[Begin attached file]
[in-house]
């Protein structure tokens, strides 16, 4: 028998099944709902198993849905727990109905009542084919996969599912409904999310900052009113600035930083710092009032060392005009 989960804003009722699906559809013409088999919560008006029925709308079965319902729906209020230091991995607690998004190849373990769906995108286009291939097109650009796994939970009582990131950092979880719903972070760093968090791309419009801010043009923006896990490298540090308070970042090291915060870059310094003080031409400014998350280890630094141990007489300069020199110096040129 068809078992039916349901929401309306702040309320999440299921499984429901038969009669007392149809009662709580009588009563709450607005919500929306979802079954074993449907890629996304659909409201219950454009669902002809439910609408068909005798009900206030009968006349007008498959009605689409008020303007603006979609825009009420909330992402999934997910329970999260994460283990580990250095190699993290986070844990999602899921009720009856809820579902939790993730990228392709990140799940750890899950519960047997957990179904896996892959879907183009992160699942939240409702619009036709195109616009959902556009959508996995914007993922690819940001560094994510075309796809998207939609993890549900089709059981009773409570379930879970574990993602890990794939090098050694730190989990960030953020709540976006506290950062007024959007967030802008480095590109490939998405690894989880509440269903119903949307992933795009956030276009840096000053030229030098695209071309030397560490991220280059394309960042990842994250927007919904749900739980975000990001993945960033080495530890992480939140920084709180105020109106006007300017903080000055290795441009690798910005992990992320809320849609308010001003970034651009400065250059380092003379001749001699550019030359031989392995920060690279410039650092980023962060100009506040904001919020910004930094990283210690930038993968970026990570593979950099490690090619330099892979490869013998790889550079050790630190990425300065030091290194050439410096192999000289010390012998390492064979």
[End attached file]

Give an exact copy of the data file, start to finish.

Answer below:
[in-house]
């Protein structure tokens, strides 16, 4: 028998099944709902198993849905727990109905009542084919996969599912409904999310900052009113600035930083710092009032060392005009 989960804003009722699906559809013409088999919560008006029925709308079965319902729906209020230091991995607690998004190849373990769906995108286009291939097109650009796994939970009582990131950092979880719903972070760093968090791309419009801010043009923006896990490298540090308070970042090291915060870059310094003080031409400014998350280890630094141990007489300069020199110096040129 068809078992039916349901929401309306702040309320999440299921499984429901038969009669007392149809009662709580009588009563709450607005919500929306979802079954074993449907890629996304659909409201219950454009669902002809439910609408068909005798009900206030009968006349007008498959009605689409008020303007603006979609825009009420909330992402999934997910329970999260994460283990580990250095190699993290986070844990999602899921009720009856809820579902939790993730990228392709990140799940750890899950519960047997957990179904896996892959879907183009992160699942939240409702619009036709195109616009959902556009959508996995914007993922690819940001560094994510075309796809998207939609993890549900089709059981009773409570379930879970574990993602890990794939090098050694730190989990960030953020709540976006506290950062007024959007967030802008480095590109490939998405690894989880509440269903119903949307992933795009956030276009840096000053030229030098695209071309030397560490991220280059394309960042990842994250927007919904749900739980975000990001993945960033080495530890992480939140920084709180105020109106006007300017903080000055290795441009690798910005992990992320809320849609308010001003970034651009400065250059380092003379001749001699550019030359031989392995920060690279410039650092980023962060100009506040904001919020910004930094990283210690930038993968970026990570593979950099490690090619330099892979490869013998790889550079050790630190990425300065030091290194050439410096192999000289010390012998390492064979």